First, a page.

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Basic of strings

A string is a continuous sequence of characters terminated by '\0', the null character. The length of a string is considered to be the number of characters excluding the terminating null character. There is no string type in C, and consequently there are no operators that accept strings as operands.

Instead, strings are stored in arrays whose elements have the type char or wchar_t. Strings of wide characters that is, characters of the type wchar_tare also called wide strings . The C standard library provides numerous functions to perform basic operations on strings, such as comparing, copying, and concatenating them.

Declarations and uses of strings

You can initialize arrays of char or wchar_t using string literals. For example, the following two array definitions are equivalent:

char str1[30] = "Let's go"; // String length: 8; array length: 30.char str1[30] = { 'L', 'e', 't', '\'', 's',' ', 'g', 'o', '\0' };

An array holding a string must always be at least one element longer than the string length to accommodate the terminating null character. Thus the array str1 can store strings up to a maximum length of 29. It would be a mistake to define the array with length 8 rather than 30, because then it wouldn't contain the terminating null character.

If you define a character array without an explicit length and initialize it with a string literal, the array created is one element longer than the string length. An Example

char str2[ ] = " to London!";// String length: 11 (note leading space);// array length: 12.

The following statement uses the standard function strcat() to append the string in str2 to the string in str1. The array str1 must be large enough to hold all the characters in the concatenated string.

#include<string.h>char str1[30] = "Let's go";char str2[ ] = " to London!";/* ... */ strcat( str1, str2 );puts( str1 );

The output printed by the puts() call is the new content of the array str1:

Let's go to London!

The names str1 and str2 are pointers to the first character of the string stored in each array. Such a pointer is called a pointer to a string , or a string pointer for short. String manipulation functions such as strcat() and puts() receive the beginning addresses of strings as their arguments. Such functions generally process a string character by character until they reach the terminator, '\0'. The function in is one possible implementation of the standard function strcat() . It uses pointers to step through the strings referenced by its arguments.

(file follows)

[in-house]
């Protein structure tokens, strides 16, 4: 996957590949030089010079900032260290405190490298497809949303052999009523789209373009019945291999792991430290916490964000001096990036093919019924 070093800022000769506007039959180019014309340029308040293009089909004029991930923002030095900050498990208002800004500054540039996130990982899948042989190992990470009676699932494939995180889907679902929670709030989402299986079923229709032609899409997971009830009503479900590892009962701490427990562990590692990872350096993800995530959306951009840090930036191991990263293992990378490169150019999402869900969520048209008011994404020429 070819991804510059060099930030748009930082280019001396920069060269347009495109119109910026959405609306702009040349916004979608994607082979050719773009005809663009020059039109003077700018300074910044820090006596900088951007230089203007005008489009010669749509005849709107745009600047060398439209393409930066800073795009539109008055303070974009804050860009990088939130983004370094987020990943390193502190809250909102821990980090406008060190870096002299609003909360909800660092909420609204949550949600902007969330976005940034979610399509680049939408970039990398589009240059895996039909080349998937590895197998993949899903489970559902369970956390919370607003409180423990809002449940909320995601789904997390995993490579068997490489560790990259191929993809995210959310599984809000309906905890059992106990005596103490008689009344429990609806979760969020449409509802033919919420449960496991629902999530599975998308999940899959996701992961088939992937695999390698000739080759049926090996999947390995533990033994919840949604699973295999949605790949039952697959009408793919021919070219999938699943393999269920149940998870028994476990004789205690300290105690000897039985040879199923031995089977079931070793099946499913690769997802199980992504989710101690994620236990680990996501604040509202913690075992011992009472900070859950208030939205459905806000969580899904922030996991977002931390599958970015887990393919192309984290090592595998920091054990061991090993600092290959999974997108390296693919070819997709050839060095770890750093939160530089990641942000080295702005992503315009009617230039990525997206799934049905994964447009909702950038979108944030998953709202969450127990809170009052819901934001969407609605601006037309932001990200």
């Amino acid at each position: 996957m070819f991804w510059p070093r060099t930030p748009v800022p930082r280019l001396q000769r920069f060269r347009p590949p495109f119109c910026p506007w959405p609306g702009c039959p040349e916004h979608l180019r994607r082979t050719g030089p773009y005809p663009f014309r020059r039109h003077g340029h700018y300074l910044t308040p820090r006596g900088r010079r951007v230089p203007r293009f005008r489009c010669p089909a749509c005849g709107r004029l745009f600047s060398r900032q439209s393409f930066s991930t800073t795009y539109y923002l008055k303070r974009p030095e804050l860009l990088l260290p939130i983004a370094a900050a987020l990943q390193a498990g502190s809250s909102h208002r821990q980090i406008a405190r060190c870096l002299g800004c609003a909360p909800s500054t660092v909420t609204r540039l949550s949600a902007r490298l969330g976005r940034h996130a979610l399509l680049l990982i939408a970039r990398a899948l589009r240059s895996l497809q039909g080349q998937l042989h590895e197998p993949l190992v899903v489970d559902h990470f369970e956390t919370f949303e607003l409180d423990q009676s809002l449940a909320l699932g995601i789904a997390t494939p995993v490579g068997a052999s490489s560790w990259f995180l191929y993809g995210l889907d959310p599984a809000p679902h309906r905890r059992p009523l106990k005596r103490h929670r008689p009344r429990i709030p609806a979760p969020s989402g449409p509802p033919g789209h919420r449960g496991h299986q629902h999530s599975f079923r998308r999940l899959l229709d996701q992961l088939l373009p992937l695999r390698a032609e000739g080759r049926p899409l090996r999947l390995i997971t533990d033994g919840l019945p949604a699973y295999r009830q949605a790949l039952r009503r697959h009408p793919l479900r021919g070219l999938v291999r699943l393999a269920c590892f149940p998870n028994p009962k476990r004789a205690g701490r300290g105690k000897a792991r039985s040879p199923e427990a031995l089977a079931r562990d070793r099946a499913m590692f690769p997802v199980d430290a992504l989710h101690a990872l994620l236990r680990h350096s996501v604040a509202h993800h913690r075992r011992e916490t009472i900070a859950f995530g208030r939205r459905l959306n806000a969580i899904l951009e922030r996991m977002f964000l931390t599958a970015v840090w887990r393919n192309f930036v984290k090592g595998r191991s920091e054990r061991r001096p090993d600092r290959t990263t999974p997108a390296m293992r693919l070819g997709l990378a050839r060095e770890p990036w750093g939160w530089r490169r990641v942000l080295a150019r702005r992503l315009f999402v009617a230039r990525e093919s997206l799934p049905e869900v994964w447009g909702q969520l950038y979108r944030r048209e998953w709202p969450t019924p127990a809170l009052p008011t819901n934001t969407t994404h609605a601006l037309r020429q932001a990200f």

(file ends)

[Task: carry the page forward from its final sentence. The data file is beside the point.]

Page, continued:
Built-in functions for character and string processing

Character processing functions

The standard library provides a number of functions to classify characters and to perform conversions on them. The header ctype.h declares such functions for byte characters, with character codes from 0 to 255.

The results of these functions, except for isdigit() and isxdigit() , depends on the current locale setting for the locale category LC_CTYPE. You can query or change the locale using the setlocale() function.

Character classification functions

The functions listed in [link] test whether a character belongs to a certain category. Their return value is nonzero, or true, if the argument is a character code in the given category.

Questions & Answers

do you think it's worthwhile in the long term to study the effects and possibilities of nanotechnology on viral treatment?
Damian Reply
absolutely yes
how to know photocatalytic properties of tio2 nanoparticles...what to do now
Akash Reply
it is a goid question and i want to know the answer as well